Sell Tickets:

The most effective platforms can help with ticketing, marketing, bookings, payments and donations, giving out essential information about the event http://ow.ly/RtXr50AhzD2

Use Subtitles:

90% of people watch videos with the sound off. There are free online tools such as Clideo, Adobe Spark to add titles to your videos and YouTube also generates subtitles.

Call to Action CTA:

Tap into the energy from your event to inspire people to take action. Tell them what do you want them to do – buy tickets for another event, donate, volunteer, sign up, share on their social media?

St John’s Ambulance have a great guide on livestreaming your event http://ow.ly/rEcK50AfgoN

open for business (1)

Open for Business

Many of our local charities have a new ‘normal’ – adapting their existing services so they can be accessed virtually and creating new online services for their users.

It may look different, but they are still there to help and still able to offer support to our community.

We’ve been talking to local charities who are ‘open for business’ and finding out how they have changed and adapted. Take a look at what the Runnymede, Spelthorne and Surrey Heath groups are doing.

seo-1288976_1280

SEO to increase website visitors and donors

Search Engine Optimisation helps your website perform better in search engines like Google.

SEO is important because good SEO practices improve the usability of your web site and your visitor’s user experience. You’ll get discovered by the right people more often, allowing you to grow your base of supporters and donors.

Users trust search engines – if your site is in at the top of a search for the keywords used by your visitors, they will have more trust in your site.

Many small charities face 2 problems – not enough website visitors and the ones who find you are not engaged enough to stay.

So how can you improve your SEO?

  • Regularly updated, quality, relevant content
  • Identify and use your target keywords
  • Use Google Search Console
  • Use Google Analytics
  • Ensure your site is mobile-friendly
  • Use a plugin like Yoast
  • Fix 404s

The higher your google ranking, the easier your website will be to find. You’ll attract more visitors and persuade them to donate and support you with an interesting and attractive, navigable site – easy!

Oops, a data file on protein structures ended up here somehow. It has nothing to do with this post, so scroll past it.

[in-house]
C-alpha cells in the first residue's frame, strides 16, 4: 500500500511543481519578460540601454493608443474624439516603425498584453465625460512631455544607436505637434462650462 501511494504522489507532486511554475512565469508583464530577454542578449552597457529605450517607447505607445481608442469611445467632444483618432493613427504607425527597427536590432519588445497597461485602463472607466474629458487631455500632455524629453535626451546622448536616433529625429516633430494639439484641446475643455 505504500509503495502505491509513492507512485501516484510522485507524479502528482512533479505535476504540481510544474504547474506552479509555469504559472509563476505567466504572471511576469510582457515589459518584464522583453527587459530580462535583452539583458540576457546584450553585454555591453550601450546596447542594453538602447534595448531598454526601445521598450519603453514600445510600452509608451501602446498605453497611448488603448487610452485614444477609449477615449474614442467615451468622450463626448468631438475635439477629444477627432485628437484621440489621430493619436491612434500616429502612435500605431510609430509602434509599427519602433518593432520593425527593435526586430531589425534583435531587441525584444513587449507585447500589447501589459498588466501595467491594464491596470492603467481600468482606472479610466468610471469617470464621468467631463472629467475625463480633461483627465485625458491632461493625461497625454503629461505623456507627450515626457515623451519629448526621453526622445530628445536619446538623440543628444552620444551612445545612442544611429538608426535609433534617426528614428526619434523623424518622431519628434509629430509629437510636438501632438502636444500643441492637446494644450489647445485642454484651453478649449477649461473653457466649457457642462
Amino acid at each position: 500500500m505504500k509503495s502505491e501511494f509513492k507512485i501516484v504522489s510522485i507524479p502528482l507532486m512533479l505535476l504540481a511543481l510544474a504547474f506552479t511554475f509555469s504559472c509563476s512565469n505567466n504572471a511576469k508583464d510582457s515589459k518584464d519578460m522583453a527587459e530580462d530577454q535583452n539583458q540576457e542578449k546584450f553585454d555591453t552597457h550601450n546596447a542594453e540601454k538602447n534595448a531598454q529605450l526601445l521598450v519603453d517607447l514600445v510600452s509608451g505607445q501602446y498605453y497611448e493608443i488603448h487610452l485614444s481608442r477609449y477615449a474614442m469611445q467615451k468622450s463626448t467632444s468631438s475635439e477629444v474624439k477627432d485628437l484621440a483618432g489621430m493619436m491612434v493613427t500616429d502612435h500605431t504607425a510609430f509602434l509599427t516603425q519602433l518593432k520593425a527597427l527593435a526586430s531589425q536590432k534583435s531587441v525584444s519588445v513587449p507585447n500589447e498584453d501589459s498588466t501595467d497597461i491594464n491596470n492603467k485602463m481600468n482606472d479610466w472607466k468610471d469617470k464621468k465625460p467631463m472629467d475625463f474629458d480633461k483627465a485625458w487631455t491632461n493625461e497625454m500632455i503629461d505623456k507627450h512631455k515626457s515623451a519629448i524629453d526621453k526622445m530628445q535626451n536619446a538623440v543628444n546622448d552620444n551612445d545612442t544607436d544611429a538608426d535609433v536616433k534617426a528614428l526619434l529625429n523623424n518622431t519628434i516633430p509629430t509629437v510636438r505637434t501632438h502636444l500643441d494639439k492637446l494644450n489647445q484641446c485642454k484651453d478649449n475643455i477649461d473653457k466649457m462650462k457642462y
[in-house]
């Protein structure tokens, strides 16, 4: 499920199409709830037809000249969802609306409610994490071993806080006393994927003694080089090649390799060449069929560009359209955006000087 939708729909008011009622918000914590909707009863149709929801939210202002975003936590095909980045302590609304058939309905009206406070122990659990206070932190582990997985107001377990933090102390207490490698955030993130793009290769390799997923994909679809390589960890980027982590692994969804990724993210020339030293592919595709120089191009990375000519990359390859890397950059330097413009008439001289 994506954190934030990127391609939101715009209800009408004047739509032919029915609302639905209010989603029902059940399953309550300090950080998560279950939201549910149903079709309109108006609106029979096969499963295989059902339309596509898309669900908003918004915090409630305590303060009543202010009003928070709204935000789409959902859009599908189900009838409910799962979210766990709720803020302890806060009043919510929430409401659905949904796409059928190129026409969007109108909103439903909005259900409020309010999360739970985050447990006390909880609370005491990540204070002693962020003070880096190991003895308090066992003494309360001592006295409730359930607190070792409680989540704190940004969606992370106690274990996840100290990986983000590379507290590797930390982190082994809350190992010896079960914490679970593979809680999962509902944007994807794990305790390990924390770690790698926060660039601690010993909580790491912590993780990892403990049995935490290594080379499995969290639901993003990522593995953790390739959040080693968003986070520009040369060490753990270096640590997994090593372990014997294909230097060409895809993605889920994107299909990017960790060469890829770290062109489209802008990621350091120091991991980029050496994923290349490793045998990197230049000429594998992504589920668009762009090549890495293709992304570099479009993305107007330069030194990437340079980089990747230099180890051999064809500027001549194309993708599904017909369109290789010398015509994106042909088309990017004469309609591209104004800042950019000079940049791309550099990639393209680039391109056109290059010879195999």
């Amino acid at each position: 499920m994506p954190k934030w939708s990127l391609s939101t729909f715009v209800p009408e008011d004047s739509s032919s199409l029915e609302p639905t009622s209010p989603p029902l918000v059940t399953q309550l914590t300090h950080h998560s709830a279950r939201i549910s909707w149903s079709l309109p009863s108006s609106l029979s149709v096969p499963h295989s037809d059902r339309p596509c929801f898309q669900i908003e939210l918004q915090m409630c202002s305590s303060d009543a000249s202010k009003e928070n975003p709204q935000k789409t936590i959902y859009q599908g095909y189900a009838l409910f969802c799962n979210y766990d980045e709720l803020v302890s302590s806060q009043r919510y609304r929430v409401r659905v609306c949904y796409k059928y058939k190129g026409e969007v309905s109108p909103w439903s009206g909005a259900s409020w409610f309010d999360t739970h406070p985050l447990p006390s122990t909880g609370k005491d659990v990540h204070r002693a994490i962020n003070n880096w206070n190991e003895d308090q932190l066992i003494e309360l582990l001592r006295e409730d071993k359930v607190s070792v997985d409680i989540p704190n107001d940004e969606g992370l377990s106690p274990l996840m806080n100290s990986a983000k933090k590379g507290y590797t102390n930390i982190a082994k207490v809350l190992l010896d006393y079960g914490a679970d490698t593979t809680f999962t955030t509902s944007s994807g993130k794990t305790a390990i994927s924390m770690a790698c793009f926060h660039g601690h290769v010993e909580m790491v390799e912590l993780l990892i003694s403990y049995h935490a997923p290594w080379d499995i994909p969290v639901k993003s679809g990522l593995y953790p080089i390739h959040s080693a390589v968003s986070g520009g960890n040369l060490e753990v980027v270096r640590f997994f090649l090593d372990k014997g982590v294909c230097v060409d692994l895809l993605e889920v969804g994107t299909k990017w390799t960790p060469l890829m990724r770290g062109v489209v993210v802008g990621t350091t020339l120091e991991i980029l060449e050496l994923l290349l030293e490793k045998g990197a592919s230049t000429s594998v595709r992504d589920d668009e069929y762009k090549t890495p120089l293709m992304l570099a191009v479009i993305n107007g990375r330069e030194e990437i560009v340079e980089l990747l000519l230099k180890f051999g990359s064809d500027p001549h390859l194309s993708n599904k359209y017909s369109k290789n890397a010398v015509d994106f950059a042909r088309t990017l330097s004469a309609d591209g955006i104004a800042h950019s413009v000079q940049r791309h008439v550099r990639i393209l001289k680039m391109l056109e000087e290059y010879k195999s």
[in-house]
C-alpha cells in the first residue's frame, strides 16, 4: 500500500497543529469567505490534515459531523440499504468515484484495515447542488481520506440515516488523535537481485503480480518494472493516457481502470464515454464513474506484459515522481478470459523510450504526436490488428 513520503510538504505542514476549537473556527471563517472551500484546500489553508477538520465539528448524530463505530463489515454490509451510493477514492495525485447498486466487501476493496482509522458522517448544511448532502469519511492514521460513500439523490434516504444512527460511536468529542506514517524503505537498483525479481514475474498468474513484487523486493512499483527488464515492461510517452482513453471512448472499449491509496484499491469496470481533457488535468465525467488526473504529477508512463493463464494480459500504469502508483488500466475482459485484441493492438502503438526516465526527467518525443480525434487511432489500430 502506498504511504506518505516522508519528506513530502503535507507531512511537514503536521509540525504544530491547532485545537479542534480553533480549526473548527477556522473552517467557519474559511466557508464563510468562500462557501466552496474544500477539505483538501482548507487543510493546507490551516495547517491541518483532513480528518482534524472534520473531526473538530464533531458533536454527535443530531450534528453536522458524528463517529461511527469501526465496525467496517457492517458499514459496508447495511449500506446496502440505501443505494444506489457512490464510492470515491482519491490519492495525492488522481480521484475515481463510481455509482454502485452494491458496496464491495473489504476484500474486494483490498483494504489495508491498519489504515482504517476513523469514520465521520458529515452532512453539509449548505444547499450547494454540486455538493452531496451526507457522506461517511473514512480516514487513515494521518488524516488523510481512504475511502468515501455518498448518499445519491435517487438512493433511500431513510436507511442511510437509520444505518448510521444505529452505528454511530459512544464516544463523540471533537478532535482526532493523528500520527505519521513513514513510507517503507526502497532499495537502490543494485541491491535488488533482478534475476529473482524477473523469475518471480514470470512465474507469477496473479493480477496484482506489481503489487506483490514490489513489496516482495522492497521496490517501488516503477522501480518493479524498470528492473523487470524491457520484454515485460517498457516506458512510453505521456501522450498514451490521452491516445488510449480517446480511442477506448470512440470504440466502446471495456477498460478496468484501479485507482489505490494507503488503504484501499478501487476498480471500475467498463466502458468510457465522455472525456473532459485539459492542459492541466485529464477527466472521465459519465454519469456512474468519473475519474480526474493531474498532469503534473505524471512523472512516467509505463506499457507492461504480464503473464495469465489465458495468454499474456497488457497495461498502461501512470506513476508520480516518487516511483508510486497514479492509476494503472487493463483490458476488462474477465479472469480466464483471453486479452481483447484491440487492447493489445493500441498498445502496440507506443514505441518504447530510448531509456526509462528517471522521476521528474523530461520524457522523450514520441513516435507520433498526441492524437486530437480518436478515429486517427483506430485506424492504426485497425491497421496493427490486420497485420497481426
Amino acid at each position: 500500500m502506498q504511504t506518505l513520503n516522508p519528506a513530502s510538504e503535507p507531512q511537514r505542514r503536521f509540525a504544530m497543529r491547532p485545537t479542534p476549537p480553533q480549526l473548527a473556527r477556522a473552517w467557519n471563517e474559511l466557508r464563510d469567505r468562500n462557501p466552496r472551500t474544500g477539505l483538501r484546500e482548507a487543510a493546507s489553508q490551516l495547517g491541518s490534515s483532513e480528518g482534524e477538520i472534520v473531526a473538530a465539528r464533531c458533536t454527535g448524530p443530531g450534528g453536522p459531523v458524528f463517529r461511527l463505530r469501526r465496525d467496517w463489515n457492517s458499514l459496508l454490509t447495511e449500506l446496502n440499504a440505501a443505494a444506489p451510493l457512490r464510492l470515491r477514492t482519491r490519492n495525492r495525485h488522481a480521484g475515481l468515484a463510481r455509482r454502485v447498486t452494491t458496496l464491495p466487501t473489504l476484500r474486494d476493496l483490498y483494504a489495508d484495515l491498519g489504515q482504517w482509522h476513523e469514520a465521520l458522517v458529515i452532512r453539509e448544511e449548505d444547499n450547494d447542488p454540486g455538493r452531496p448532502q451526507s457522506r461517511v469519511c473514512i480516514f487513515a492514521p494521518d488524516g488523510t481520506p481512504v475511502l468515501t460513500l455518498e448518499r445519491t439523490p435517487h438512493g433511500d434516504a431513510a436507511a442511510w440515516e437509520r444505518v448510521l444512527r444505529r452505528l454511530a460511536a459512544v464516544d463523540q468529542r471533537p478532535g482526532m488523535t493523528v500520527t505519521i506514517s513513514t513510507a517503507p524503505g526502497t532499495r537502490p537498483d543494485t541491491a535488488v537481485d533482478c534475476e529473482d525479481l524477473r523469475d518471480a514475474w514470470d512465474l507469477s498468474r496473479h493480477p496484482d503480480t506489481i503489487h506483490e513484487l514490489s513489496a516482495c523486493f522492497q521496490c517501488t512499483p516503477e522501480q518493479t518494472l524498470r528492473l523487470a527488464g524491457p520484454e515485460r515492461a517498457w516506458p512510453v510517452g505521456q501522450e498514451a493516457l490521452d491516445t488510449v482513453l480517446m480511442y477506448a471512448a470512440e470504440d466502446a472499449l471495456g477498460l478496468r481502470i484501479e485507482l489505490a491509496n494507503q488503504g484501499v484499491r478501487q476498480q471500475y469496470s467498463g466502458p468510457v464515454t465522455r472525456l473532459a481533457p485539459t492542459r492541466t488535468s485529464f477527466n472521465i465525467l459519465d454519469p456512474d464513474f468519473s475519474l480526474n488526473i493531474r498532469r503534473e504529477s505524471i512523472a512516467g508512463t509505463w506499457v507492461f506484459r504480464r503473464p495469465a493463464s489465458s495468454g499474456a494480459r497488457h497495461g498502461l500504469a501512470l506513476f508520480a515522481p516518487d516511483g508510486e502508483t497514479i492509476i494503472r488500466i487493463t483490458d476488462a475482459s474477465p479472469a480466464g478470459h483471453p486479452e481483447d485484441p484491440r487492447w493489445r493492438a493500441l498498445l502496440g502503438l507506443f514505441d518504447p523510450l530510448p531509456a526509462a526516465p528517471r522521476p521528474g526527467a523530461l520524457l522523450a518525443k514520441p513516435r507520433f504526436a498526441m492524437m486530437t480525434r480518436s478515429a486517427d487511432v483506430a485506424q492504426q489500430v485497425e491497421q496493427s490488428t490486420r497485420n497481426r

https://analytics.google.com/analytics/academy/course/6

https://truenorthsocial.com/seo/how-to-choose-seo-keywords-for-your-business/

https://search.google.com/search-console/about

https://www.quicksprout.com/best-seo-plugins-for-wordpress/

https://www.classy.org/blog/7-seo-tips-nonprofit-cant-afford-ignore/

https://charitydigital.org.uk/topics/10-essential-charity-seo-tips-to-get-your-website-found3-6168

https://whitefuse.com/blog/7-steps-mastering-seo-your-charity-website

social proof fb

Use Social Proof

The Rule of Social Proof: ‘If others are doing it, it must be the right thing to do.’

92% of consumers worldwide trust recommendations from friends and family above all other forms of marketing. People care about what others think and you can use that to attract new donors and supporters.

Tell the stories of your beneficiaries and supporters in text and pictures. A good story will spark emotion and empathy in your reader and persuade them to answer the call to action on your donate page. Images in the online world increase engagement by 313%. Not everything can be expressed with words, but nearly everything can be explained with visuals. Pictures help us relate to content, which will increase credibility and trust in your cause.

Use numbers on your website donation page. Show the number of people who have already given or who have fundraised for you to motivate visitors to donate. Tell your readers your total so far if you have a target amount to raise, this inspires them to help you reach your goal.

If you’ve received positive mentions from credible media sources, influencers or publications, put them on your website as well as key quotes from experts. Don’t forget to include social media buttons on your website pages to demonstrate broad support for your organisation and so people can easily share your content.

The internet has made social proof a powerful way to influence social behaviours.  By building and increasing the visibility of social proof for your cause, you more clearly demonstrate the value of your organisation to prospective donors and fundraisers.

https://zapier.com/blog/power-of-empathy/